Carl Theodor Dreyer (3 February 1889 20 March 1968), abbrievated as Carl Th. Dreyer, is a Danish film-maker who began making films in the Silent Era and continued till the 1960s. His movies were known for their austere visual style, powerful camera movements, intense drama, use of sound, and recurring religious and philosophical themes. An orphan child born to a poor housemaid out of wedlock, he spent the first two years of his life in orphanages before being adopted by the Dreyer family who gave him his name. He became interested in making movies after a brief stint working as a journalist. He found job as a writer of silent intertitles and left Denmark to work in the French film industry before commencing work with Nordisk Film. He made his first film The President in 1919 and The Roaring '20s would prove to be Dreyer's most prolific period, and his Danish films were well regarded to the extent that he found work in the German and French film industries.
His Breakthrough Hit, at least within Europe, was Michael made in 1924 in Germany, one of the few silent films to deal with a homosexual love story. His first international success was The Passion of Joan of Arc, a French production which proved to be his most expensive film at the time, it was also a Box Office Bomb but such an Acclaimed Flop that it established Dreyer as a world renowned film-maker. Its revolutionary use of close-ups, intense editing and the performances of the lead actress Renee Maria Falconetti (whom Dreyer had discovered after seeing her in a comedy play). This was also his last silent film and the end of his most prolific phase. For the rest of his career, Dreyer would average one film per decade with each sound film greeted with controversy and divided opinion but each would become Vindicated by History as a masterpiece.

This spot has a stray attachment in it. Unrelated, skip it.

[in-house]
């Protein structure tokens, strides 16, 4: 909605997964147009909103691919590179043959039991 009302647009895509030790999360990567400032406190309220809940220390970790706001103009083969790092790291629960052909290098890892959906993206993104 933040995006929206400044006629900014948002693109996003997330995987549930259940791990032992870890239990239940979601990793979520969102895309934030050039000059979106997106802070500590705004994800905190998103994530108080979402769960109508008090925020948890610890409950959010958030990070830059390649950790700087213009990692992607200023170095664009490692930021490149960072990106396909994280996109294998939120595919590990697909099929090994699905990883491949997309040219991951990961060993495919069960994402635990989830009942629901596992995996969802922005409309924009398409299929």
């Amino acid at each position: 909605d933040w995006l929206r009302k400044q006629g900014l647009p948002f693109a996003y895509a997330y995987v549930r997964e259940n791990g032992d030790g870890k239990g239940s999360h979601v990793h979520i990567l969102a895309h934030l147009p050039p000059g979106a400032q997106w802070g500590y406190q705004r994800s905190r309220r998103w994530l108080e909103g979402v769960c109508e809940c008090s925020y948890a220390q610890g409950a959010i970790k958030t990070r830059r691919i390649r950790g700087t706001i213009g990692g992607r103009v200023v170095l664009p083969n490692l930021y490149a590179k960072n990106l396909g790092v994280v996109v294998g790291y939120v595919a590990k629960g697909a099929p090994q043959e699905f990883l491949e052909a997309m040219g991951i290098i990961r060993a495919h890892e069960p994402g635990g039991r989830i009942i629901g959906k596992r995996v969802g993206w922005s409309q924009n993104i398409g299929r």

Vampyr made in 1932 was his first sound film albeit one which was still partly silent; the film was poorly released and subject to Executive Meddling. Day of Wrath was a dark film about Witch Burning made during the Nazi Occupation (and a favorite of the Danish underground, although Dreyer denied any political message). After the war, Dreyer found work as the owner of a movie theatre and made several educational short films to supplement his income while remaining as uncompromising as ever in his final two films Ordet and Gertrud.
Dreyer is celebrated today as one of the greatest masters of cinema, one who has influenced Paul Schrader, Ingmar Bergman, Jean-Luc Godard, Lars von Trier and John Cassavetes. He was uncompromising (famous for refusing to allow actors to wear makeup), elliptical in terms of ambiguity and lack of resolution in his films yet at the same time seen as a transcendental in his approach to religious themes, and his remarkable depiction of strong women who approach their suffering with courage and determination. The style of his films is also remarkable; they are very slowly paced, make very limited use of space, and powerfully use black and white. Later generations, especially after the discovery of the original print of The Passion of Joan of Arc, would regard Dreyer as among the most modern and least dated of the old masters. All his major films are available on The Criterion Collection.
- The President (1919)
- The Parson's Widow (1920)
- Leaves from Satan's Book (1921)
- Michael (1924)
- Master of the House (1925)
- Bride of Glomdal (1926)
- The Passion of Joan of Arc (1928)
- Vampyr (1932)
- Day of Wrath (1943)
- Ordet (1955)
- Gertrud (1964)